Floating down the Mississippi, surveying its untouched banks, John Ruskey and Mike Clark feel most at home. Owners of outfitting and tour companies on the Mississippi River, they volunteer together to protect the largest river system in North America, leading large-scale cleanups and canoe-building sessions.” “In 2011, they launched www.wildmiles.org to document and protect the river’s last … Read more


Middle Mississippi
101 Wild Miles within 180 mile section of river
St. Louis to Cairo = 56% Wild

Wild Miles: Approximate mileage on the Middle Mississippi. Subject to revision. 

Mile 136 to 1306 Wild MilesAbove St. Genevieve
Note: includes historic Fort DeChartres. The lights of St. Louis can be seen dimly above the northern horizon.
Mile 121 to 1109 Wild Milesbelow St. Genevieve to above Chester
Note: includes Middle Mississippi River National Wildlife Refuge-Kaskaskia Island and other protected public-use islands
Mile 105 to 8223 Wild Milesbelow Chester to above Grand Tower
Note: includes includes Middle Mississippi River National Wildlife Refuge- Rockwood Island and Wilkinson Island as well as other protected public-use islands, parks & campgrounds
Mile 80 to 5426 Wild Milesbelow Grand Tower to above Cape Girardeau
Note: includes protected public-use islands and Trail of Tears State Park
Mile 45 to 837 Wild Milesbelow Cape Girardeau to above Cairo

Lower Mississippi (Cairo to Baton Rouge)
515 Wild Miles within 724 mile section of river
Cairo to Baton Rouge = 71% Wild

Wild Miles: Approximate mileage on the Lower Mississippi. Subject to revision.

Mile 935 to 92510 Wild Milesbelow Columbus to above Hickman

Mile 920 to 89030 Wild Milesbelow Hickman to above New Madrid
Note: Near Reelfoot Lake State Park — frequent bald eagle sightings
Mile 882 to 8757 Wild Milesbelow New Madrid to above Tiptonville
Mile 867 to 85017 Wild Milesbelow Tiptonville to above Caruthersville Harbor
Note: unbroken forests – very wild feeling
Mile 822 to 81210 Wild Milesbelow Cape Girardeau to above Cairo
Mile 805 to 78520 Wild MilesChickasaw National Wildlife Refuge to Osceola Harbor
Note: Chickasaw National Wildlife Refuge, 1st Chickasaw Bluff
Mile 780 to 74040 Wild MilesOsceola Harbor to above Memphis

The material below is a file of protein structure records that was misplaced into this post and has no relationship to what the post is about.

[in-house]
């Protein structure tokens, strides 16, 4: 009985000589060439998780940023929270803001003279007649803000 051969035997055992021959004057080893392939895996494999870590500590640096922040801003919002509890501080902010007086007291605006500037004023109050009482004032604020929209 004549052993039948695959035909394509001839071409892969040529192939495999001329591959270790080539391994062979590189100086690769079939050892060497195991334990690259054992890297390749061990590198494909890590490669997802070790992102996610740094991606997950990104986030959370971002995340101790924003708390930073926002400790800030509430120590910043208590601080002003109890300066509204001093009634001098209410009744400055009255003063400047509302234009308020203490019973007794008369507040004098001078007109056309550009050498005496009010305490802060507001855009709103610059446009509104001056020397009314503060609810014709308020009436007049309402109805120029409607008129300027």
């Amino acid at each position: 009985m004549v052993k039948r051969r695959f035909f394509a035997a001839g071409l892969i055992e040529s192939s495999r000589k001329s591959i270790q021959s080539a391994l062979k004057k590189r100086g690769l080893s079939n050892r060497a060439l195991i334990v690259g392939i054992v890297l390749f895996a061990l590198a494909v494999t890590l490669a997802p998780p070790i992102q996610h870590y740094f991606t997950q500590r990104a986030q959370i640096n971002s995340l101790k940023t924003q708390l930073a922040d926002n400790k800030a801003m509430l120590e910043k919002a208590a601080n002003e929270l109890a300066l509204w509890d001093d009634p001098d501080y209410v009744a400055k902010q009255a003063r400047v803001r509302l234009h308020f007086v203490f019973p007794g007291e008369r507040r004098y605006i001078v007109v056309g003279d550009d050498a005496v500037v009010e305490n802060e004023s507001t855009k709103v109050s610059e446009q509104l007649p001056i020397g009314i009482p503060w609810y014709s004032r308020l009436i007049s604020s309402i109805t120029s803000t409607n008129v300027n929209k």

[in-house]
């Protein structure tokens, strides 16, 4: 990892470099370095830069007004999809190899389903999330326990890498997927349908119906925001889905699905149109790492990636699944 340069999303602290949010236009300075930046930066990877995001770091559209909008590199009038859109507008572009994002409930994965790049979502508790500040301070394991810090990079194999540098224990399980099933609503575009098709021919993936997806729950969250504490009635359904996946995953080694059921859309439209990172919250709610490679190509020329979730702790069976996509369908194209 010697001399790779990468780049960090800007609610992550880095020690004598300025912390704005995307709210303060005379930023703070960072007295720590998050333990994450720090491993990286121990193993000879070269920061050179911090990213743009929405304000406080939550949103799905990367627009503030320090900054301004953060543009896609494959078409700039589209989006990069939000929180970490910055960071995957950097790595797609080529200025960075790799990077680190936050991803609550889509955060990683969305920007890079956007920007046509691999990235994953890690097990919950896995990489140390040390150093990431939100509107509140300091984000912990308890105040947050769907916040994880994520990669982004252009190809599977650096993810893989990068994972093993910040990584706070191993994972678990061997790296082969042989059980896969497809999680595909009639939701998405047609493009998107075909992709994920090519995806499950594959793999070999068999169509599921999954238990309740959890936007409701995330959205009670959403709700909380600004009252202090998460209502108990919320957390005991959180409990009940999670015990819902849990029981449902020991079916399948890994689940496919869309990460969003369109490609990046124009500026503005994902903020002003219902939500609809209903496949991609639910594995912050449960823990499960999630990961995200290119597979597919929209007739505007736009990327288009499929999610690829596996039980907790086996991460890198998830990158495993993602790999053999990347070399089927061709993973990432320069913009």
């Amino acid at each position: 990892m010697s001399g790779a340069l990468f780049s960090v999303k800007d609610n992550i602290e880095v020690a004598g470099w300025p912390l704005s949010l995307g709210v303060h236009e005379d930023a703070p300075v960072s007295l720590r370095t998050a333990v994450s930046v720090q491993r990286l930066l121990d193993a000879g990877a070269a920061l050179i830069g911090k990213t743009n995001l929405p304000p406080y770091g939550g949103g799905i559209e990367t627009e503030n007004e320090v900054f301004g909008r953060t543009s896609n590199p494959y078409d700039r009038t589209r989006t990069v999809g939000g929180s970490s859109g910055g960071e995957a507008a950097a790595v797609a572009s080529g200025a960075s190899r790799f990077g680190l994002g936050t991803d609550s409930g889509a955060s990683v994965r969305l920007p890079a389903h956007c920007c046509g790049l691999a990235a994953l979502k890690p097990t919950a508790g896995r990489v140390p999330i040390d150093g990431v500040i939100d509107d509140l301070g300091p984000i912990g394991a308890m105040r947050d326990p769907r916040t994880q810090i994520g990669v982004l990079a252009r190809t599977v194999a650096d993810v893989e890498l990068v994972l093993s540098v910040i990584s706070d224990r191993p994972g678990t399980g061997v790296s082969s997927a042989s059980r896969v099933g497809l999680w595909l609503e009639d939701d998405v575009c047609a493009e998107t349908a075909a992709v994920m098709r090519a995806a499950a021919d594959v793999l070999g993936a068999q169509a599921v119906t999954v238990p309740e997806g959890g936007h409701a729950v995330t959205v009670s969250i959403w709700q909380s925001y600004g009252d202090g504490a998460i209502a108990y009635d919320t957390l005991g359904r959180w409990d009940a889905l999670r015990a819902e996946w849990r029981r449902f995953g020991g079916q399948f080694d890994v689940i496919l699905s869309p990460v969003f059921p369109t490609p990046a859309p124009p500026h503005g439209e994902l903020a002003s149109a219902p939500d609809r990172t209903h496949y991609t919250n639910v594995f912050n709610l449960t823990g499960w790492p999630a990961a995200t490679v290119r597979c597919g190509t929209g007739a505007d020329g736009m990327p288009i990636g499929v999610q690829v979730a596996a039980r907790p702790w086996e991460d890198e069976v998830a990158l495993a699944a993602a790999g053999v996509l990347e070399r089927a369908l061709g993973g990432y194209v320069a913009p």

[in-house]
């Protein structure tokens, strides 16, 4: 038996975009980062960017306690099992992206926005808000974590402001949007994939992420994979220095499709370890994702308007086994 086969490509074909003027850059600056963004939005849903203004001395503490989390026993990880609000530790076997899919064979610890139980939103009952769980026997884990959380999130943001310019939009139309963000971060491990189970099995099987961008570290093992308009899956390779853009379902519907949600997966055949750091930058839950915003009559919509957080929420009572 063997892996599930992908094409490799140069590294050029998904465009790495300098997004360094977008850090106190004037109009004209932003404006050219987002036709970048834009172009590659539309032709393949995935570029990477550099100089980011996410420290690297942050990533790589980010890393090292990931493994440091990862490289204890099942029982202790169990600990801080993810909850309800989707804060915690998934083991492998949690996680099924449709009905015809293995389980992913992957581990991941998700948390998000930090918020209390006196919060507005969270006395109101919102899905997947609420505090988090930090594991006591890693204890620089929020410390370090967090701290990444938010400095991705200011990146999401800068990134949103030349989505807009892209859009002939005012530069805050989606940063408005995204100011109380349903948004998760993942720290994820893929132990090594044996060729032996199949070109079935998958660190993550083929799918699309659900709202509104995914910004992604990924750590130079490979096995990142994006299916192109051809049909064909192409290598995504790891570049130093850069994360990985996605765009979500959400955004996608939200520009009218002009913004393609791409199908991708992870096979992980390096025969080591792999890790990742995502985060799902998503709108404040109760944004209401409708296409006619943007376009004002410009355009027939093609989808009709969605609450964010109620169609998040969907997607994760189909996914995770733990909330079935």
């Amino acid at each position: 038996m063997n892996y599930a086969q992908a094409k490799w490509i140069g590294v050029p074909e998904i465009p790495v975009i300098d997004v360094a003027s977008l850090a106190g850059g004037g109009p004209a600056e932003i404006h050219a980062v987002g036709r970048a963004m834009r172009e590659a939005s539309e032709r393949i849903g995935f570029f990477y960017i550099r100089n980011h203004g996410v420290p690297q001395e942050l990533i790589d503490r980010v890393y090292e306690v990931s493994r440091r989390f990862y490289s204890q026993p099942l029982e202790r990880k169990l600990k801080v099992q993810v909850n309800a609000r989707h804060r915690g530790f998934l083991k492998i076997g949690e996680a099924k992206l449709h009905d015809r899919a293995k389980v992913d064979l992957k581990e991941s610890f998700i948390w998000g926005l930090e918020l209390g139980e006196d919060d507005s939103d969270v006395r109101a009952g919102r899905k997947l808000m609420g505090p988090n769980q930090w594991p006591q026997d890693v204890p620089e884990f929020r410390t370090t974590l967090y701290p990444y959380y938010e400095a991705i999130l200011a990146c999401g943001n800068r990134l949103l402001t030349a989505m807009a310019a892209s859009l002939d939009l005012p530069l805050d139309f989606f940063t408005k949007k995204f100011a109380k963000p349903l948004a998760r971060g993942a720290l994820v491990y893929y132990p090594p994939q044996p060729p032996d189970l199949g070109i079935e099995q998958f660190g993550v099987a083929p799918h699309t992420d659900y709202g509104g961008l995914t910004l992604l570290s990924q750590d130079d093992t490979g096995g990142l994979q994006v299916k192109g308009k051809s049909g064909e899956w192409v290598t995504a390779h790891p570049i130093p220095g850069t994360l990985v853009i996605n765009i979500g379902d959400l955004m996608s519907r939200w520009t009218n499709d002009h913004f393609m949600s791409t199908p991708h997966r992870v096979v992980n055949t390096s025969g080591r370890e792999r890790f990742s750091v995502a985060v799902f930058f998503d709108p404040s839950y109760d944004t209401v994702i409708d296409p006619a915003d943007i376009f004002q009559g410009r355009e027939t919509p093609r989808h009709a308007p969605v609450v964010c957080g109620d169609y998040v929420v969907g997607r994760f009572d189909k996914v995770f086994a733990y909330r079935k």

Note: Chickasaw National Wildlife Refuge, 1st Chickasaw Bluff, Anderson Tully WMA, 2nd Chickasaw Bluff, Meeman-Shelby Forest State Park, 3rd Chickasaw Bluff, several protected public-use islands including Redman Bar, Loosahatchie Bar and the Hickman Bar. Lights of Memphis seen at night along southern horizon.
Mile 725 to 66461 Wild Milesbelow Memphis to above Helena
Note: Tunica RiverPark & Museum, Buck Island protected public-use island. Some casinos seen. Bright night lights from casinos. lights of Memphis dimly seen along northern horizon. Casino section Mile 708-695 might need to be removed from Wild Miles
Mile 650 to 58865 Wild Milesbelow Helena Harbor to above Rosedale Harbor
Note: White River WMA, Great River Road State Park
Mile 583 to 57211 Wild Milesbelow Rosedale Harbor to Catfish Point
Note: Arkansas River Confluence
Mile 568 to 55513 Wild MilesCatfish Point to Huntington Point
Note: Choctaw Island State Wildlife Area – 8,000+ acres – possibly the most beautiful island on the entire Lower Mississippi River
Mile 550 to 54010 Wild MilesAshbrook to above Greenville Harbor
Note: legendary “Greenville Bends” – very wild feeling and lots of wildlife
Mile 550 to 54010 Wild MilesAshbrook to above Greenville Harbor
Note: legendary “Greenville Bends” – very wild feeling and lots of wildlife
Mile 530 to 50030 Wild Milesbelow Hwy 82 Bridge to above Mayersville
Mile 495 to 45810 Wild Milesbelow Mayersville to below Willow Island
Note: Shipland WMA
Mile 455 to 44010 Wild MilesForest Home to above Vicksburg
Note: Tara Wildlife Preserve
Mile 432 to 40725 Wild Milesbelow Vicksburg to above Grand Gulf/ Port Gibson Harbor
Note: Mouth of the Big Black River, Grand Gulf State Park
Mile 402 to 36537 Wild Milesbelow Port Gibson Harbor to above Natchez
Note: Phatwater Mississippi River Challenge
Mile 360 to 32040 Wild Milesbelow Natchez to above Old River
Note: Red River WMA, 3 Rivers WMA
Mile 305 to 26738 Wild Milesbelow Old River/Angola to above St. Francisville
Note: Very wild — Last Loess Bluff on Mississippi River
Mile 259 to 23821 Wild Milesbelow St. Francisville to above Baton Rouge